Certain types of brain tumors can be diagnosed antenatally. Where the prognosis is hopeless, medical termination of pregnancy can be carried out. Utero Diagnosis of brain tumors is usually done with an ultrasound, a CT or MRI. Sampling of fetal blood, amniotic fluid and the chronic villus is today a practical proposition. Biochemical and karyotyping studies of these, will eventually enable one to even predict if the fetus will ultimately develop a brain tumor. It is only a question of time before many brain tumors can be diagnosed antenatally. Progress is being made in identifying biochemical and genetic markers which could one day predict even the occurrence of a neurological illness late in life. Neurological diseases of genetic origin in which diagnosis may eventually be possible in the unborn include:
- Myotonic dystrophy.
- Huntingtons disease.
- Spinocerebellar ataxia.
- Alzheimer’s disease.
- Tay sachs disease.
- Amyotropic lateral sclerosis.
- Down’s syndrome.
- Neurofibromatosis type 2.
- Muscular dystrophy.
“Fetal Neurosurgery” is technically not impossible. Utero shunts and ultrasound guided fetal brain biopsies are possible. Complex craniotomies on the exteriorized primate fetus, with little risk either to the fetus or the mother, have been successfully carried out. The fetal brain cell can regenerate, reorganize and heal better than the adult neuron. It is indeed an attractive proposition to remove a brain tumor in utero.
Oncofenes, brain tumors and neurogenetics
Ten years ago, this subject was non existent. Ten years from now genetic mapping may be part of the clinical work–up of a patient with a suspected brain tumor. Applied genetics is making inroads into neuro oncology at a rapid pace. Strong evidence now exists, that genetic factors play a role in the causation of certain types of brain tumors. The exact identification of the concerned onocogenes and later on replacing the defective gene in time, is fraught with almost insurmountable difficulties. A start is being made. Abnormal genes in several types of brain tumors have been identified. Meningiomas and Schwanomas are now known to be associated with loss of chromosome 22. In fact the telomeric end of 17 in medulloblastomas and loss of chromosome 10 in glioblastomas have also been documented. The specific genes manufacturing, the protein neurofibromin in NF–1, merlin in NF–2 and EGFR in glioblastomas have recently been isolated. In the future, gene therapy for some of these tumors may even be possible. Gene therapy may involve replacement of a defective gene or inactivation of an abnormal gene. Modified viruses may be used as vectors to carry the normal gene. This is injected into the host cell. The neuro–oncologist of the next century will be a molecular biologist. By the year 2025, the genetic basis of several facets of human behavior would have been unraveled. This may result in brain mind manipulation including the manipulation of learning, memory and several types of emotions. 25% of all genetic diseases are diseases of the brain. The genetic basis of at least 40 distinct neurological diseases have already been identified. New ideas will result in new tools and new therapies.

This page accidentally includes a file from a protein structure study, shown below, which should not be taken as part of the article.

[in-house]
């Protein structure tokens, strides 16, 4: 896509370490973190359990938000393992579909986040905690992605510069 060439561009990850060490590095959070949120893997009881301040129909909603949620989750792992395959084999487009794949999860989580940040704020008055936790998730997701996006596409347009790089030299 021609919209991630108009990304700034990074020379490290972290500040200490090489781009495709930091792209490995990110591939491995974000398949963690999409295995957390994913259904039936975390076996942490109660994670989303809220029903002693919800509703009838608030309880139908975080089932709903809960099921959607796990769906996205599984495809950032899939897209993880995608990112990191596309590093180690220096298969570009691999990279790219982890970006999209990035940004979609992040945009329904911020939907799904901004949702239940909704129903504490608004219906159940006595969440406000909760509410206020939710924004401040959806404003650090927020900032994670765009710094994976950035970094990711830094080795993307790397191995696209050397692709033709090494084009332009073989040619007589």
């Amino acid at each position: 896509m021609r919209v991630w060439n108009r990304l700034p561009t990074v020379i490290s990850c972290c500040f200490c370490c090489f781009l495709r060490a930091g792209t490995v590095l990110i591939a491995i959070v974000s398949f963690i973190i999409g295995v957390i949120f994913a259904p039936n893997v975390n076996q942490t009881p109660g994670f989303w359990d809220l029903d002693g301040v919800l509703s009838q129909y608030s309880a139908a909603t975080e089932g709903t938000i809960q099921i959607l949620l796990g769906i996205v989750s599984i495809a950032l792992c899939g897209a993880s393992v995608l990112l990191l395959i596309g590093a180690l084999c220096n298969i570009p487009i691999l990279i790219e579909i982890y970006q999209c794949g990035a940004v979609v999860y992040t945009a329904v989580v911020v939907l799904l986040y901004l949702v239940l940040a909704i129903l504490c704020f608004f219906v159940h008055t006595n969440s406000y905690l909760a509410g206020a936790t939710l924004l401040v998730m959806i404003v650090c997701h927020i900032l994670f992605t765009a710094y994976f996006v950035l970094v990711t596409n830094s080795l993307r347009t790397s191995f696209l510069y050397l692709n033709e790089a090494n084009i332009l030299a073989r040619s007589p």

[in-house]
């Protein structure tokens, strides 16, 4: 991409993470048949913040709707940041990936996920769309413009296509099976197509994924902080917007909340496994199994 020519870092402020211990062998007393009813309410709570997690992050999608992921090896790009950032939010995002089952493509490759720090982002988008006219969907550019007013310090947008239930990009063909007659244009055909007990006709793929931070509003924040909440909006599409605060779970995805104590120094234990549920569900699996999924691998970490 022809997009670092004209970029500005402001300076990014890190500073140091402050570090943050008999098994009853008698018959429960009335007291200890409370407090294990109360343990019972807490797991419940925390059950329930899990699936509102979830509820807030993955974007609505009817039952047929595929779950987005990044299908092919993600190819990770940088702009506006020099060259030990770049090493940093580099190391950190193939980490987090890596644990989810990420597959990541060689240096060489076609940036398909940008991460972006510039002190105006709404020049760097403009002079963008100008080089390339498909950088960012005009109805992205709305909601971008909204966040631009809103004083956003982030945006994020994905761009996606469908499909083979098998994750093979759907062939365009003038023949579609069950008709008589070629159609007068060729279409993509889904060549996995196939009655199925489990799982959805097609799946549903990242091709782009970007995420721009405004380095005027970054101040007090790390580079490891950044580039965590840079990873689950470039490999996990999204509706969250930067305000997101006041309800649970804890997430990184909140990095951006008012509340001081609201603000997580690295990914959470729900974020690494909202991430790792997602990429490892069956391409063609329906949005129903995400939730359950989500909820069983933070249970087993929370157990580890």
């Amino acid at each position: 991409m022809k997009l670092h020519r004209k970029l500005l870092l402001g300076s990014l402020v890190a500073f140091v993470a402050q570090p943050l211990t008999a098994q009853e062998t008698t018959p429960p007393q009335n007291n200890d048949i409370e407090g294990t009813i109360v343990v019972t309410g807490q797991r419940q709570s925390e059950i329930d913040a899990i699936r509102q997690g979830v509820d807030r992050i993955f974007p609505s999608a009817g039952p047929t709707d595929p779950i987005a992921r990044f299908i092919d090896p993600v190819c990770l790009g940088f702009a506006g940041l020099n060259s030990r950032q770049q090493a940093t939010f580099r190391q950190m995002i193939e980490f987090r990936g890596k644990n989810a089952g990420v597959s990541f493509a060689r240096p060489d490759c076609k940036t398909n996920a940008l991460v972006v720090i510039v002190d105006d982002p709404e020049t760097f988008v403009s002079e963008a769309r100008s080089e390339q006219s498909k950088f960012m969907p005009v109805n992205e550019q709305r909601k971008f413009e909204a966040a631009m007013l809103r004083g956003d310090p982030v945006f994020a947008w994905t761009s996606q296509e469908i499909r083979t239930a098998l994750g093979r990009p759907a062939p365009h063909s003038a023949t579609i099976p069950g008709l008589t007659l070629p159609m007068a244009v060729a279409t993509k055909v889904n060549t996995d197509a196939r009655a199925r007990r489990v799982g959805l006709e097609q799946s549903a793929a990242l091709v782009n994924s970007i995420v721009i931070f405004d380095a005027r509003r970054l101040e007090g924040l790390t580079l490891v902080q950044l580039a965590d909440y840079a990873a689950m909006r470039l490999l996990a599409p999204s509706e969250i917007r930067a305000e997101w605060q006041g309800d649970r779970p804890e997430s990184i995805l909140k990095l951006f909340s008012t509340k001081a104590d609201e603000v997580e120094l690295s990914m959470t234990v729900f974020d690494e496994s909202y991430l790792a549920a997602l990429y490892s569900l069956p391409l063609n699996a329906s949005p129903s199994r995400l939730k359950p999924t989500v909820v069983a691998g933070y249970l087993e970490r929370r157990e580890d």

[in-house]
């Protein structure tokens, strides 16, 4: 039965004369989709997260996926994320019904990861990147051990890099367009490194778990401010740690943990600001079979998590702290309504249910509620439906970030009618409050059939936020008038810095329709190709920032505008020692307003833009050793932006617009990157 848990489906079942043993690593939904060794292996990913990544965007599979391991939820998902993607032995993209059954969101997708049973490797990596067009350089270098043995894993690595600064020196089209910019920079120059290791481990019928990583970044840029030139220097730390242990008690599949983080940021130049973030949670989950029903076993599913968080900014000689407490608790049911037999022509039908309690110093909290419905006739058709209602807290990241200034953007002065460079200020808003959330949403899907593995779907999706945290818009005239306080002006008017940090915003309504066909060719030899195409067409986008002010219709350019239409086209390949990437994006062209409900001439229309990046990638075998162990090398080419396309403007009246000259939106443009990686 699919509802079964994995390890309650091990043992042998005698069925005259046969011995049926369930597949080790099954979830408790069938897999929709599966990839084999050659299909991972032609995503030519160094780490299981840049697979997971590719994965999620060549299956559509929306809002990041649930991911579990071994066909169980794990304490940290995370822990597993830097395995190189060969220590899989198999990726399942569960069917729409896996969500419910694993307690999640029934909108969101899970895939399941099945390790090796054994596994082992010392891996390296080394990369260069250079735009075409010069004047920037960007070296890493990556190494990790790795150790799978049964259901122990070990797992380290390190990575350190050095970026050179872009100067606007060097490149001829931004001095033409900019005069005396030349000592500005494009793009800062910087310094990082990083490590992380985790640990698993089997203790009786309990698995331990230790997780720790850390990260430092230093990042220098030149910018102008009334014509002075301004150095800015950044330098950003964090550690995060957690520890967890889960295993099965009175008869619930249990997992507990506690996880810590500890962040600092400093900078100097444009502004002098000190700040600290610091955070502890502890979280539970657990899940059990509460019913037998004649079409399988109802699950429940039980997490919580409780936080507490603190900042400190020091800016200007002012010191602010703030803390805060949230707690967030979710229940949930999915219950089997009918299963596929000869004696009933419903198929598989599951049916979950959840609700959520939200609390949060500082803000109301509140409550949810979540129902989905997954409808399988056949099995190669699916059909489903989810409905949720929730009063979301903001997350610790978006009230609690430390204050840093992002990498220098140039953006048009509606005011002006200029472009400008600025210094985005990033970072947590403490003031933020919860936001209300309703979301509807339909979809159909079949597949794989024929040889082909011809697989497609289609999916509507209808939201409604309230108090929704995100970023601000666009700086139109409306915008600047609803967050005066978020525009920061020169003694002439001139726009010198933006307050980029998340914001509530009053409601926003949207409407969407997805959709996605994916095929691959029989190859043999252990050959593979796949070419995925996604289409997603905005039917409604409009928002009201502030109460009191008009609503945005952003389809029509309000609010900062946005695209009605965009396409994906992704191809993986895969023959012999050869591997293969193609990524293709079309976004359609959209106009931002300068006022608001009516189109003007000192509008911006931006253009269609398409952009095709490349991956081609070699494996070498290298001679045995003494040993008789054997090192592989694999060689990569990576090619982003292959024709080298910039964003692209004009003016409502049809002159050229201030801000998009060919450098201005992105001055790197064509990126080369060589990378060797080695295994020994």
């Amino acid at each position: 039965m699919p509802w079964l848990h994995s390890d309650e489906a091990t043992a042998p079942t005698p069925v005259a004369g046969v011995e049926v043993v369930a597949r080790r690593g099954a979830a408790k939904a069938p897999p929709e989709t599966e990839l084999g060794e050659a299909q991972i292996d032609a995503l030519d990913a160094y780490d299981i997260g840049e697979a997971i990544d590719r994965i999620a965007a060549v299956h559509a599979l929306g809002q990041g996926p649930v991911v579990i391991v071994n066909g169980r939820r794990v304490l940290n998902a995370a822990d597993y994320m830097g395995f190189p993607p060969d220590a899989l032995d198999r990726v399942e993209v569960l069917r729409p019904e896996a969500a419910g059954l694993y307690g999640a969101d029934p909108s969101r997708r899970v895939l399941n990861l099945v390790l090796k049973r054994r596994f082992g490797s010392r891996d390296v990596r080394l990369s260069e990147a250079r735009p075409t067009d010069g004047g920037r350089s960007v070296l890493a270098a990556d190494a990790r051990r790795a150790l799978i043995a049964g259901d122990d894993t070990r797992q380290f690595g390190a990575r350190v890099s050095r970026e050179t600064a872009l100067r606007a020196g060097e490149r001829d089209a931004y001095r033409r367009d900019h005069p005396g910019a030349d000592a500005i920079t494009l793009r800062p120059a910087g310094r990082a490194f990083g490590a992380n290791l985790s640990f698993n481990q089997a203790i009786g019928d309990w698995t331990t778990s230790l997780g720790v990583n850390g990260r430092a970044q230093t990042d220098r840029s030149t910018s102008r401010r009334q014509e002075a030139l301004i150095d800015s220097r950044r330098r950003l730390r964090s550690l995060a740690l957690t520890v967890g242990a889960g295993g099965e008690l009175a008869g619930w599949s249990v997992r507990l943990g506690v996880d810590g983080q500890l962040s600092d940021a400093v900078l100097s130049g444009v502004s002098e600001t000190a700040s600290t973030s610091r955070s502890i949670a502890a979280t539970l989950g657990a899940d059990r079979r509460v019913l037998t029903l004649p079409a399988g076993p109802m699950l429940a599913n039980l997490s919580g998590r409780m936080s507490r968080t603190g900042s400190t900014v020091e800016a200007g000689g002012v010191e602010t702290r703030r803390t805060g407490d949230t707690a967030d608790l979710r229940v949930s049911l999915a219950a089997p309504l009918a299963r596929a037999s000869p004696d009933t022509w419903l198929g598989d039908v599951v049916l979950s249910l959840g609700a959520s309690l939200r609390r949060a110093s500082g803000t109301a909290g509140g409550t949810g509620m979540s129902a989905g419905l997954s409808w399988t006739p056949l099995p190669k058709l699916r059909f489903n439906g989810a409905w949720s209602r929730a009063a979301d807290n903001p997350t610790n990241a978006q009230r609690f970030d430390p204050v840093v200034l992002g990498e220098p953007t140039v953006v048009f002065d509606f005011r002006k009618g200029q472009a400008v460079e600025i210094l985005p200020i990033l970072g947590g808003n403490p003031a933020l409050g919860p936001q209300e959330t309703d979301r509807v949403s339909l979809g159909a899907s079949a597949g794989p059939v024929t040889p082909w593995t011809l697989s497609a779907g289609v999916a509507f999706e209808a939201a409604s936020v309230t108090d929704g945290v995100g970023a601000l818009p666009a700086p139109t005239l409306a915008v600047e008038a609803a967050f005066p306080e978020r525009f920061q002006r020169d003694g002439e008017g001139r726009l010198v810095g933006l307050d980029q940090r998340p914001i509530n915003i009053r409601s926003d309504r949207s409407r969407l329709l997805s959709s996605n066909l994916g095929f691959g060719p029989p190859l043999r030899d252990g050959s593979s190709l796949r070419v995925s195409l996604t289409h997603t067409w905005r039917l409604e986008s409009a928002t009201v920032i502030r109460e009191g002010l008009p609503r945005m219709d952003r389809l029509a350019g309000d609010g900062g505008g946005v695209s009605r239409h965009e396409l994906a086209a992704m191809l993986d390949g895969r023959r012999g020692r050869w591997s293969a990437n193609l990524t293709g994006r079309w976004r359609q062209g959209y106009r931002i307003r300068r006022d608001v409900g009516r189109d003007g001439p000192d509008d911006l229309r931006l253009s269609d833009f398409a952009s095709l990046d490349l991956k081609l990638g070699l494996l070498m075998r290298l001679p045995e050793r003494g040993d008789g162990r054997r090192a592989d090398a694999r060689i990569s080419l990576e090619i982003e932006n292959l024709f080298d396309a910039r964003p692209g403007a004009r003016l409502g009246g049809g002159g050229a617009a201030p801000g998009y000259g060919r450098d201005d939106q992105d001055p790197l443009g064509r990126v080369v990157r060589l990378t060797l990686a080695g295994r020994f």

Brain tumor markers
Identifying a brain tumor by analyzing a blood sample may one day be possible. Traditionally only alfafeto protein and human chorionic gonadotrophin were recognized by the neurosurgeon as tumor markers. Putrescine, desmosterol glucoronidase, spermidine and spermine are some of the biochemical markers indicating the presence of brain tumors.
Investigating brain tumors
Several tools, currently of an esoteric nature, are likely to be available in a clinical setting. These include:
Magnetic resonance spectroscopy
MRI at present is used to identify the structural pathology of a tumor in the brain. Using sophisticated software, the MRI can be used to study metabolites within a selected region of interest (the tumor). Spectral peaks will indicate the metabolite produced by the tumor. Millimolecular concentrations of brain tumor, metabolites can be detected non invasively. Metabolic finger printing of brain tumors will eventually be available in a clinical setting, as one more tool, to precisely identify the nature of a tumor preoperatively. Functional MRI, Magnetic Source Imaging and Optical Imaging will also be used.
Refinements in the technology of Single Photon Emission Computed Tomography will result in increasing clinical application. Known as the poor Man’s PET (Post Emission Tomography) this will be able to distinguish between true tumor recurrence and radiation necrosis. It will also indicate the exact site from which a stereostactic biopsy is to be taken in tumors with necrotic components. Functional imaging is enabling us to take a re–look at how the brain itself works. Epilepsy surgery, understanding higher cognitive functions, and how information in the motor cortex, visual and auditory cortex is processed will eventually be understood.